The double-stranded RNA binding protein 76:NF45 heterodimer inhibits translation initiation at the rhinovirus type 2 internal ribosome entry site.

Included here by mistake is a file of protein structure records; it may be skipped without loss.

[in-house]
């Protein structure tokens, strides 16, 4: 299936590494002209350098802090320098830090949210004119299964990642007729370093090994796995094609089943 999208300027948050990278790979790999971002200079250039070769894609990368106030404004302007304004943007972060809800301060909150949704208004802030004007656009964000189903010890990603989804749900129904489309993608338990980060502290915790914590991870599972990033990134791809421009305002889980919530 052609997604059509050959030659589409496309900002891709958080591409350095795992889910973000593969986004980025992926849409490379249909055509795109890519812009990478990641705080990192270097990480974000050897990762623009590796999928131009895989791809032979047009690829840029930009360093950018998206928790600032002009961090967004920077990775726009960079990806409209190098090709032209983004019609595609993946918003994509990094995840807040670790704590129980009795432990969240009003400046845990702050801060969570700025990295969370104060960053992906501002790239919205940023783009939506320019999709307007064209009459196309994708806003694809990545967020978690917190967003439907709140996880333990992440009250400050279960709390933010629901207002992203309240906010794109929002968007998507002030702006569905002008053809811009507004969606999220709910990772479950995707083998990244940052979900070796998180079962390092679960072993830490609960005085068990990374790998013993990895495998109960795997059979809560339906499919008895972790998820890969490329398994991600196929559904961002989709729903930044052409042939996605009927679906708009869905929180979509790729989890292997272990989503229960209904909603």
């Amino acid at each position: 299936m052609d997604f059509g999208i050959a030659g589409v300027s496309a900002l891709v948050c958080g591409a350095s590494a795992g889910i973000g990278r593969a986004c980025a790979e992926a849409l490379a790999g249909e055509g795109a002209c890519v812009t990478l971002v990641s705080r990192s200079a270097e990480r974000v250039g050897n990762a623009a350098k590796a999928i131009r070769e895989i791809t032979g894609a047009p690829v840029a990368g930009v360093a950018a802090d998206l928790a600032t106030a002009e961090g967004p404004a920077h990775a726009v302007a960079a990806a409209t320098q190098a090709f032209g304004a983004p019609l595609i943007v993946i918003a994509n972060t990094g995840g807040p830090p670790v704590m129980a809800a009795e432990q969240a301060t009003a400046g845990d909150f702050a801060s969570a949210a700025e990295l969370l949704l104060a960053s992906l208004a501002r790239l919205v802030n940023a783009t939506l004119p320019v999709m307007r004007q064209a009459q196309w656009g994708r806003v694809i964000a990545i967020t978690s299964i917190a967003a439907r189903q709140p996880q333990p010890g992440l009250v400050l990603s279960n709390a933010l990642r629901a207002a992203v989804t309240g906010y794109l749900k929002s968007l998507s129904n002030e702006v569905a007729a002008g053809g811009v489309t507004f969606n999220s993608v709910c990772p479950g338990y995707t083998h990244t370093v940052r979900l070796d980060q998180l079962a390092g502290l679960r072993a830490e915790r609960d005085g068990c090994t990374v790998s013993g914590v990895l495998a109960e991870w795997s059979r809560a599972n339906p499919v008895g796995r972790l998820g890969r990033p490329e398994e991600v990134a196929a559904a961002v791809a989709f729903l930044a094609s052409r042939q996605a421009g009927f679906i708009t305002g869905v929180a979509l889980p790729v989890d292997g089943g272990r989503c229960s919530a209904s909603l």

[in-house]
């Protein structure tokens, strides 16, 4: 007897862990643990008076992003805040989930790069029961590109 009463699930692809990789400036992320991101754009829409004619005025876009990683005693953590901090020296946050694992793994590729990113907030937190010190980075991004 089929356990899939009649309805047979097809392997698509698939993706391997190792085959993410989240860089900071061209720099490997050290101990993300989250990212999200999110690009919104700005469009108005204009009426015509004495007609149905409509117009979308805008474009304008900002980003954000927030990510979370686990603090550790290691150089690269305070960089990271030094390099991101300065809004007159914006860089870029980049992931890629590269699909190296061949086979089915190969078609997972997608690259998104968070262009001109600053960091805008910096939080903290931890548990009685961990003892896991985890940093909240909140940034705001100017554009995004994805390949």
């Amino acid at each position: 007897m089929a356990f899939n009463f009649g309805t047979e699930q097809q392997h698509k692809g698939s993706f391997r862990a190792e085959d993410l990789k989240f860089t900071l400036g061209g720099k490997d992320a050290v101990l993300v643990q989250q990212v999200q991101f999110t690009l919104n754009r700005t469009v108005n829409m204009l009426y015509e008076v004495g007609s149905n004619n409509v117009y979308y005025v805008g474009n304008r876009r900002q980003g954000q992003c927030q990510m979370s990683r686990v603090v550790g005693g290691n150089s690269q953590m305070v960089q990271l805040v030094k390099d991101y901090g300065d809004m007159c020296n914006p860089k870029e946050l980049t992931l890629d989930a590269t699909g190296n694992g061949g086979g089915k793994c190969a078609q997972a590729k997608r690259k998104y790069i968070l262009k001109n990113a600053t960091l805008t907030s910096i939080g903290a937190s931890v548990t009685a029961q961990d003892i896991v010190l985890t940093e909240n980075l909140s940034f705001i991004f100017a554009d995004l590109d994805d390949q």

Poliovirus (PV) plus-strand RNA genomes initiate translation in a cap-independent manner via an internal ribosome entry site (IRES) in their 5' untranslated region. Viral translation is codetermined by cellular IRES trans-acting factors, which can influence viral propagation in a cell-type-specific manner. Engineering of a poliovirus recombinant devoid of neuropathogenic properties but highly lytic in malignant glioma cells was accomplished by exchange of the cognate poliovirus IRES with its counterpart from human rhinovirus type 2 (HRV2), generating PV-RIPO. Neuroblast:glioma heterokaryon analyses revealed that loss of neurovirulence is due to trans-dominant repression of PV-RIPO propagation in neuronal cells. The double-stranded RNA binding protein 76 (DRBP76) was previously identified to bind to the HRV2 IRES in neuronal cells and to inhibit PV-RIPO translation and propagation (M. Merrill, E. Dobrikova, and M. Gromeier, J. Virol. 80:3347-3356, 2006). The results of size exclusion chromatography indicate that DRBP76 heterodimerizes with nuclear factor of activated T cells, 45 kDa (NF45), in neuronal but not in glioma cells. The DRBP76:NF45 heterodimer binds to the HRV2 IRES in neuronal but not in glioma cells. Ribosomal profile analyses show that the heterodimer preferentially associates with the translation apparatus in neuronal cells and arrests translation at the HRV2 IRES, preventing PV-RIPO RNA assembly into polysomes. Results of this study suggest that the DRBP76:NF45 heterodimer selectively blocks HRV2 IRES-driven translation initiation in neuron-derived cells.
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